That's exactly what I wanted to test. But I also found that I couldn't get image shift without image spread and added spaciousness. The only difference was that it either sounded more artificial (one could argue that this is the sensation of image spread without spaciousness) or more real.

There is a distinct reflection pattern that makes something sound real or artificial. In everyday life we experience lots of problems localizing sounds but this never creates the same feeling of ambiguity as in common stereo (or multichannel) sound reproduction, it simply creates a feeling of realism. Unfortunately there's no research looking at this very important issue.

Markus

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post #285 of 1289 Old 06-26-2012, 09:42 PM
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I attended the atmos theater in Kansas City last Saturday with a couple fellow AVS members Archaea and pennynike1. We went to the late show and it was slow so we got to chat with the Dolby representative for 20-30 minutes before the show. I will try to post some of what I can recall to my, he seemed very informed on atmos.

He thought they had 4 subwoofers up front and 2 in the back. Upon entering I could see the two in the back upper corners. He said the subwoofers were given material independent of each other not a split signal. During one of the demos the use of the rear subwoofers was evident. Upon inspection the surrounds were QSC and he stated each speaker and sub had its own independent amplification. Each theater is programmed so that atmos knows were the speakers are, so presentation is maximized for different theater room sizes and speaker layouts.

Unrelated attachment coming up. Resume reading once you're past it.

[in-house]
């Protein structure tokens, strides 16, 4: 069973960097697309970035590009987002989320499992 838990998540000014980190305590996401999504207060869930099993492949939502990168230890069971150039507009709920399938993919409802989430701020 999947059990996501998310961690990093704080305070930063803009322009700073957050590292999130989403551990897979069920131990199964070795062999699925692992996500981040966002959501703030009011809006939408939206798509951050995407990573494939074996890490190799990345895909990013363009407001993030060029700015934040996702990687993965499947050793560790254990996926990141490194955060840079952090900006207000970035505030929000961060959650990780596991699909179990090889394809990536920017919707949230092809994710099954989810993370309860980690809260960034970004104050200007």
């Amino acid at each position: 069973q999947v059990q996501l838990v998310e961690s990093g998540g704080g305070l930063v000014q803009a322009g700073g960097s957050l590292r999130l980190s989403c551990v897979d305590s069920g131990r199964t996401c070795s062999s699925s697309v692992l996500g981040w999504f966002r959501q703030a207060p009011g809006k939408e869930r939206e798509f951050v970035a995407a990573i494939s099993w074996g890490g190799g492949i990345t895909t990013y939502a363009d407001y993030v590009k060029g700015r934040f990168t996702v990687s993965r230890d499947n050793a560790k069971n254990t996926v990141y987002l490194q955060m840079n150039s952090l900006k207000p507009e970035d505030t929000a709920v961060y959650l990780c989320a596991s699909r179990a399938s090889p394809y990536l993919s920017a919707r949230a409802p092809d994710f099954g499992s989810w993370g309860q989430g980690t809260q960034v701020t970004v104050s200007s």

He said this is a new way to mix for playback and that they have been working on perfecting it for I believe he said 2+ years. He said that some of the theaters had come to them at that time that were building new or upgrading at the time and asked them how to prepare for the future. Dolby told them to wire for lots of surrounds as that is what they were working on perfecting and got them prepared for the atmos upgrade. When asked if this could be applied to the home theater setting, he smiled and simply stated "Absolutely."

He stated that the producer of Brave was a bit skeptical about what exactly all this off screen sound action could add to the movie. His first screening with the atmos touch was apparently very positive and that his interview will probably be up on the dolby site soon. The Dolby rep highlighted on how much is really going on in movie scenes off camera and how this really puts you there in the middle of the film.

Another thing I appreciated in speaking with him was he gave up several heads up to listen for in the demos and during Brave. Minor spoiler alert for a few of the scenes I recall. The demos of atmos before the feature presentation were amazing. I particularly enjoyed the one with the son, father, and grandfather that starts off with them on the boat to highlight the surround and subwoofer mix. Now not all dialog has to come from the center channel, and one scene in particular is when the Queen Elinor is walking on the balcony above and talking with Merida below. The Queen's voice comes around the screen and is presented from above. Some of the audio is so subtle and well presented in the mix you don't even realize it, but it really creates a sense of immersion into the film. Some of the best parts is when it is a quiet scene and ambiance's of the setting come from all around you. There were a few scenes, the speech by Merida at the end of the movie comes to mind, that they had her voice coming from several of the surrounds as well as the center. It sounded a bit off to me and sounded like there were multiple Merida's speaking at once with the loudest voice coming from the center.